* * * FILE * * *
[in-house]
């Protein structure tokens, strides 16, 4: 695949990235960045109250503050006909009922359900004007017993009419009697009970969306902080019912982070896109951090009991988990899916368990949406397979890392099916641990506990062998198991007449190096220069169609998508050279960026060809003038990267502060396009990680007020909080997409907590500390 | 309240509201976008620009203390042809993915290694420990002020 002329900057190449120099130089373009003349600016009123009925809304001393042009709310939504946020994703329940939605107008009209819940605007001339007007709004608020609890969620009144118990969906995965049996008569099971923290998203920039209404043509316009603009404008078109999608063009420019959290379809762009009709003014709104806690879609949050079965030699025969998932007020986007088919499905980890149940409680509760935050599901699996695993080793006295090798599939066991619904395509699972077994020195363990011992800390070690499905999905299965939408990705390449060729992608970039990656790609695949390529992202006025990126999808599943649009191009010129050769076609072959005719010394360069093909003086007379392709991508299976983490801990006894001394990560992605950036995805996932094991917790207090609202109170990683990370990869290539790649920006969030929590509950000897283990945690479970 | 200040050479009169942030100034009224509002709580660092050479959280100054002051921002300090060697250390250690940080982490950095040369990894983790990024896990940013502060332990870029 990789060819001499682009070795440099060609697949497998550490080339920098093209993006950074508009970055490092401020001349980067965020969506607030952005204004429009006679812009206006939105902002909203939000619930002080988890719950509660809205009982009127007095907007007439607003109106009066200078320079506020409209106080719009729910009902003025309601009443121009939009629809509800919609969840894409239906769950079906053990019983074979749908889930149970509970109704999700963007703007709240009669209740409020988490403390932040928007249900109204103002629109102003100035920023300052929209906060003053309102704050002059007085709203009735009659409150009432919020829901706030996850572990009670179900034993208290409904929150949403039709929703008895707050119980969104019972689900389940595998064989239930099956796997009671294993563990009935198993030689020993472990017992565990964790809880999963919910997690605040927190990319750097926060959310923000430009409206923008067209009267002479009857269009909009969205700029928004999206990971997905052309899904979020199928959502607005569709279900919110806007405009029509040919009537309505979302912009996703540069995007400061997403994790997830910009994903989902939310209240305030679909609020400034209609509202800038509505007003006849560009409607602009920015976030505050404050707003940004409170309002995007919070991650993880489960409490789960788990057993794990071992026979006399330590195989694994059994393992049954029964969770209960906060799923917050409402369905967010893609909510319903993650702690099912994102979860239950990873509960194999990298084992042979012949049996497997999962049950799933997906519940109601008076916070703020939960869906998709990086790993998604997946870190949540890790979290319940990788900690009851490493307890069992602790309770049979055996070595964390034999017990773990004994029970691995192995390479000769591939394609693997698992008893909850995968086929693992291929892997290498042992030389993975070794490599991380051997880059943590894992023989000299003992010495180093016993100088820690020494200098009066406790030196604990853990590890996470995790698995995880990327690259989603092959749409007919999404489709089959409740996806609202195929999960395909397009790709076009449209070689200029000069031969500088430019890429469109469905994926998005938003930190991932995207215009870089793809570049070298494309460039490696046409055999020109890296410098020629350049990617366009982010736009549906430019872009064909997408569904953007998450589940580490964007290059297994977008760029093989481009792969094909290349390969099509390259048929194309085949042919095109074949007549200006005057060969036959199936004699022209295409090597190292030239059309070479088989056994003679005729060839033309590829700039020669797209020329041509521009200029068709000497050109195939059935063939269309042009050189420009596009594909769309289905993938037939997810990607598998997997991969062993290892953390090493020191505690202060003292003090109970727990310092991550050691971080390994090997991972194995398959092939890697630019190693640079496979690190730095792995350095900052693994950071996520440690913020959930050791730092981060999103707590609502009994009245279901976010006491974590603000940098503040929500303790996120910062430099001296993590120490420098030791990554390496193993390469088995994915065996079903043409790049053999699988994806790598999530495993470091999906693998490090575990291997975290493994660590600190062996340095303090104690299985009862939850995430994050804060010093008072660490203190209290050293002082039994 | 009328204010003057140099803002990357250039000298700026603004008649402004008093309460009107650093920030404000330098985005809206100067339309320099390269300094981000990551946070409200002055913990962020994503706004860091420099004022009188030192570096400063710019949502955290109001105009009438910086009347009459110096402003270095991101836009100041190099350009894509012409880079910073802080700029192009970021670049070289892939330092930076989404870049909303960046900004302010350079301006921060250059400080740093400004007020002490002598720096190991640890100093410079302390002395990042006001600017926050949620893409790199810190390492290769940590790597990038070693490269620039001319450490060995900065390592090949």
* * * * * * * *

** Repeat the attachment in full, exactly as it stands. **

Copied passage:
[in-house]
């Protein structure tokens, strides 16, 4: 695949990235960045109250503050006909009922359900004007017993009419009697009970969306902080019912982070896109951090009991988990899916368990949406397979890392099916641990506990062998198991007449190096220069169609998508050279960026060809003038990267502060396009990680007020909080997409907590500390 | 309240509201976008620009203390042809993915290694420990002020 002329900057190449120099130089373009003349600016009123009925809304001393042009709310939504946020994703329940939605107008009209819940605007001339007007709004608020609890969620009144118990969906995965049996008569099971923290998203920039209404043509316009603009404008078109999608063009420019959290379809762009009709003014709104806690879609949050079965030699025969998932007020986007088919499905980890149940409680509760935050599901699996695993080793006295090798599939066991619904395509699972077994020195363990011992800390070690499905999905299965939408990705390449060729992608970039990656790609695949390529992202006025990126999808599943649009191009010129050769076609072959005719010394360069093909003086007379392709991508299976983490801990006894001394990560992605950036995805996932094991917790207090609202109170990683990370990869290539790649920006969030929590509950000897283990945690479970 | 200040050479009169942030100034009224509002709580660092050479959280100054002051921002300090060697250390250690940080982490950095040369990894983790990024896990940013502060332990870029 990789060819001499682009070795440099060609697949497998550490080339920098093209993006950074508009970055490092401020001349980067965020969506607030952005204004429009006679812009206006939105902002909203939000619930002080988890719950509660809205009982009127007095907007007439607003109106009066200078320079506020409209106080719009729910009902003025309601009443121009939009629809509800919609969840894409239906769950079906053990019983074979749908889930149970509970109704999700963007703007709240009669209740409020988490403390932040928007249900109204103002629109102003100035920023300052929209906060003053309102704050002059007085709203009735009659409150009432919020829901706030996850572990009670179900034993208290409904929150949403039709929703008895707050119980969104019972689900389940595998064989239930099956796997009671294993563990009935198993030689020993472990017992565990964790809880999963919910997690605040927190990319750097926060959310923000430009409206923008067209009267002479009857269009909009969205700029928004999206990971997905052309899904979020199928959502607005569709279900919110806007405009029509040919009537309505979302912009996703540069995007400061997403994790997830910009994903989902939310209240305030679909609020400034209609509202800038509505007003006849560009409607602009920015976030505050404050707003940004409170309002995007919070991650993880489960409490789960788990057993794990071992026979006399330590195989694994059994393992049954029964969770209960906060799923917050409402369905967010893609909510319903993650702690099912994102979860239950990873509960194999990298084992042979012949049996497997999962049950799933997906519940109601008076916070703020939960869906998709990086790993998604997946870190949540890790979290319940990788900690009851490493307890069992602790309770049979055996070595964390034999017990773990004994029970691995192995390479000769591939394609693997698992008893909850995968086929693992291929892997290498042992030389993975070794490599991380051997880059943590894992023989000299003992010495180093016993100088820690020494200098009066406790030196604990853990590890996470995790698995995880990327690259989603092959749409007919999404489709089959409740996806609202195929999960395909397009790709076009449209070689200029000069031969500088430019890429469109469905994926998005938003930190991932995207215009870089793809570049070298494309460039490696046409055999020109890296410098020629350049990617366009982010736009549906430019872009064909997408569904953007998450589940580490964007290059297994977008760029093989481009792969094909290349390969099509390259048929194309085949042919095109074949007549200006005057060969036959199936004699022209295409090597190292030239059309070479088989056994003679005729060839033309590829700039020669797209020329041509521009200029068709000497050109195939059935063939269309042009050189420009596009594909769309289905993938037939997810990607598998997997991969062993290892953390090493020191505690202060003292003090109970727990310092991550050691971080390994090997991972194995398959092939890697630019190693640079496979690190730095792995350095900052693994950071996520440690913020959930050791730092981060999103707590609502009994009245279901976010006491974590603000940098503040929500303790996120910062430099001296993590120490420098030791990554390496193993390469088995994915065996079903043409790049053999699988994806790598999530495993470091999906693998490090575990291997975290493994660590600190062996340095303090104690299985009862939850995430994050804060010093008072660490203190209290050293002082039994 | 009328204010003057140099803002990357250039000298700026603004008649402004008093309460009107650093920030404000330098985005809206100067339309320099390269300094981000990551946070409200002055913990962020994503706004860091420099004022009188030192570096400063710019949502955290109001105009009438910086009347009459110096402003270095991101836009100041190099350009894509012409880079910073802080700029192009970021670049070289892939330092930076989404870049909303960046900004302010350079301006921060250059400080740093400004007020002490002598720096190991640890100093410079302390002395990042006001600017926050949620893409790199810190390492290769940590790597990038070693490269620039001319450490060995900065390592090949």